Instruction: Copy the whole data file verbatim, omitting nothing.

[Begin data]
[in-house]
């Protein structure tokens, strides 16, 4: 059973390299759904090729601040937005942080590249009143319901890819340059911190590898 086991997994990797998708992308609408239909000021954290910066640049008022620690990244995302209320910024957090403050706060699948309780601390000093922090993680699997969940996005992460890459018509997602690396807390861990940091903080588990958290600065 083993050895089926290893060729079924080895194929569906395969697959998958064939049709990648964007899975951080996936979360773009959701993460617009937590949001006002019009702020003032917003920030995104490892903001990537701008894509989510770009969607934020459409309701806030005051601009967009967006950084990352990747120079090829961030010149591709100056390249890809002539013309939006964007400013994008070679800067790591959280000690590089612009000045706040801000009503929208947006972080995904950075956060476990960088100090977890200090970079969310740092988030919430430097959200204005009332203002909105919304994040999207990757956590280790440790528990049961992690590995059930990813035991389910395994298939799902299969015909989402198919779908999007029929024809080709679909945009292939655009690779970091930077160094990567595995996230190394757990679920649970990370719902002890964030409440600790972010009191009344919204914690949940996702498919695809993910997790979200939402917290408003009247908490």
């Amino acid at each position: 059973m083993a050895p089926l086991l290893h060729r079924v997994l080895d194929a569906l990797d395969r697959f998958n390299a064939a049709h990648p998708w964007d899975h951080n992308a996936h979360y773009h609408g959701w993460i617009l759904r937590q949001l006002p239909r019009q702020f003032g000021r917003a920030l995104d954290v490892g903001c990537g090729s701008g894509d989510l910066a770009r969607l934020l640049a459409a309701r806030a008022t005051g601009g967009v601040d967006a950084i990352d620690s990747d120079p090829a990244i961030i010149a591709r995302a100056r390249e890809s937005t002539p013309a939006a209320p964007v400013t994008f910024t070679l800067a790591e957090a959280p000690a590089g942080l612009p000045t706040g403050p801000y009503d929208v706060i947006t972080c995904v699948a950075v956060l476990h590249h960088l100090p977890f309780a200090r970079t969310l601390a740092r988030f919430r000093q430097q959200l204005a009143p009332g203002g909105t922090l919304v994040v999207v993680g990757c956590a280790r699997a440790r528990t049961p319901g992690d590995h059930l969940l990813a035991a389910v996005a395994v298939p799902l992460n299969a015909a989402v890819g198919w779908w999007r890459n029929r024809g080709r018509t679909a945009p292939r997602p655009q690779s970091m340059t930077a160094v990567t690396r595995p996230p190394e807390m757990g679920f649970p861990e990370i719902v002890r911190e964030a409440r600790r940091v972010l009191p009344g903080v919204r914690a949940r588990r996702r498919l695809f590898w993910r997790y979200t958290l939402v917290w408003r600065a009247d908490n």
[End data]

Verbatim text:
[in-house]
């Protein structure tokens, strides 16, 4: 059973390299759904090729601040937005942080590249009143319901890819340059911190590898 086991997994990797998708992308609408239909000021954290910066640049008022620690990244995302209320910024957090403050706060699948309780601390000093922090993680699997969940996005992460890459018509997602690396807390861990940091903080588990958290600065 083993050895089926290893060729079924080895194929569906395969697959998958064939049709990648964007899975951080996936979360773009959701993460617009937590949001006002019009702020003032917003920030995104490892903001990537701008894509989510770009969607934020459409309701806030005051601009967009967006950084990352990747120079090829961030010149591709100056390249890809002539013309939006964007400013994008070679800067790591959280000690590089612009000045706040801000009503929208947006972080995904950075956060476990960088100090977890200090970079969310740092988030919430430097959200204005009332203002909105919304994040999207990757956590280790440790528990049961992690590995059930990813035991389910395994298939799902299969015909989402198919779908999007029929024809080709679909945009292939655009690779970091930077160094990567595995996230190394757990679920649970990370719902002890964030409440600790972010009191009344919204914690949940996702498919695809993910997790979200939402917290408003009247908490």
């Amino acid at each position: 059973m083993a050895p089926l086991l290893h060729r079924v997994l080895d194929a569906l990797d395969r697959f998958n390299a064939a049709h990648p998708w964007d899975h951080n992308a996936h979360y773009h609408g959701w993460i617009l759904r937590q949001l006002p239909r019009q702020f003032g000021r917003a920030l995104d954290v490892g903001c990537g090729s701008g894509d989510l910066a770009r969607l934020l640049a459409a309701r806030a008022t005051g601009g967009v601040d967006a950084i990352d620690s990747d120079p090829a990244i961030i010149a591709r995302a100056r390249e890809s937005t002539p013309a939006a209320p964007v400013t994008f910024t070679l800067a790591e957090a959280p000690a590089g942080l612009p000045t706040g403050p801000y009503d929208v706060i947006t972080c995904v699948a950075v956060l476990h590249h960088l100090p977890f309780a200090r970079t969310l601390a740092r988030f919430r000093q430097q959200l204005a009143p009332g203002g909105t922090l919304v994040v999207v993680g990757c956590a280790r699997a440790r528990t049961p319901g992690d590995h059930l969940l990813a035991a389910v996005a395994v298939p799902l992460n299969a015909a989402v890819g198919w779908w999007r890459n029929r024809g080709r018509t679909a945009p292939r997602p655009q690779s970091m340059t930077a160094v990567t690396r595995p996230p190394e807390m757990g679920f649970p861990e990370i719902v002890r911190e964030a409440r600790r940091v972010l009191p009344g903080v919204r914690a949940r588990r996702r498919l695809f590898w993910r997790y979200t958290l939402v917290w408003r600065a009247d908490n």